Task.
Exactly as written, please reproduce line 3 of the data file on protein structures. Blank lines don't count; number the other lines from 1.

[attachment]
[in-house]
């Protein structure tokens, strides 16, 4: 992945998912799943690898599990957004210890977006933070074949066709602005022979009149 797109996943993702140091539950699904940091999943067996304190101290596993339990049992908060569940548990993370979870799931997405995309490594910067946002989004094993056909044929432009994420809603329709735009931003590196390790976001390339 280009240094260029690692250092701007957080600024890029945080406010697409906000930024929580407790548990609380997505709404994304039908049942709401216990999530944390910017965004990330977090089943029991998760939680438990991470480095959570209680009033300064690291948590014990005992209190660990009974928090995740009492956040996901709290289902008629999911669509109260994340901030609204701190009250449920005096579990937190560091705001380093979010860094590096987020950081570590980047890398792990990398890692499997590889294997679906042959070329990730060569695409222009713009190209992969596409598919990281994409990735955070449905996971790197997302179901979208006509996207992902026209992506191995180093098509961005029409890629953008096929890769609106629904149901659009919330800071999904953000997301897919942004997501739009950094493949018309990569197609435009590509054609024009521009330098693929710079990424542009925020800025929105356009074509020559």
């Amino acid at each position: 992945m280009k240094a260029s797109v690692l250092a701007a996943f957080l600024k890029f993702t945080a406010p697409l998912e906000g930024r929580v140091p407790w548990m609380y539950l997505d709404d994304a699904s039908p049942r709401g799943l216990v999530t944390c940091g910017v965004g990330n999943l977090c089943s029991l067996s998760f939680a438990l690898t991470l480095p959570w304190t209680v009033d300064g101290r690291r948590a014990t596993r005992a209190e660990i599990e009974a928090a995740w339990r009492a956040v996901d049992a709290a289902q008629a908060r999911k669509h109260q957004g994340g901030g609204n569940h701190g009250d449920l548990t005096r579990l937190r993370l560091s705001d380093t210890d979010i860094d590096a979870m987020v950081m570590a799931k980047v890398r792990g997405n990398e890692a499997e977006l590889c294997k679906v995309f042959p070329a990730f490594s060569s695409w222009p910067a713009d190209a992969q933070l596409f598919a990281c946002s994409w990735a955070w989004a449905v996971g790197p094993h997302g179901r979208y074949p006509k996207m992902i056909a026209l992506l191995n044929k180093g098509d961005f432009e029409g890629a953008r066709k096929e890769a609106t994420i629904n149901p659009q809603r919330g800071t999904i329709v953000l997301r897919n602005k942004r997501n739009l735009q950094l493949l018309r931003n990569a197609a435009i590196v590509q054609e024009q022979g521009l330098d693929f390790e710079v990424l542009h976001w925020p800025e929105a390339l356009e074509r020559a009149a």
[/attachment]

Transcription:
């Amino acid at each position: 992945m280009k240094a260029s797109v690692l250092a701007a996943f957080l600024k890029f993702t945080a406010p697409l998912e906000g930024r929580v140091p407790w548990m609380y539950l997505d709404d994304a699904s039908p049942r709401g799943l216990v999530t944390c940091g910017v965004g990330n999943l977090c089943s029991l067996s998760f939680a438990l690898t991470l480095p959570w304190t209680v009033d300064g101290r690291r948590a014990t596993r005992a209190e660990i599990e009974a928090a995740w339990r009492a956040v996901d049992a709290a289902q008629a908060r999911k669509h109260q957004g994340g901030g609204n569940h701190g009250d449920l548990t005096r579990l937190r993370l560091s705001d380093t210890d979010i860094d590096a979870m987020v950081m570590a799931k980047v890398r792990g997405n990398e890692a499997e977006l590889c294997k679906v995309f042959p070329a990730f490594s060569s695409w222009p910067a713009d190209a992969q933070l596409f598919a990281c946002s994409w990735a955070w989004a449905v996971g790197p094993h997302g179901r979208y074949p006509k996207m992902i056909a026209l992506l191995n044929k180093g098509d961005f432009e029409g890629a953008r066709k096929e890769a609106t994420i629904n149901p659009q809603r919330g800071t999904i329709v953000l997301r897919n602005k942004r997501n739009l735009q950094l493949l018309r931003n990569a197609a435009i590196v590509q054609e024009q022979g521009l330098d693929f390790e710079v990424l542009h976001w925020p800025e929105a390339l356009e074509r020559a009149a």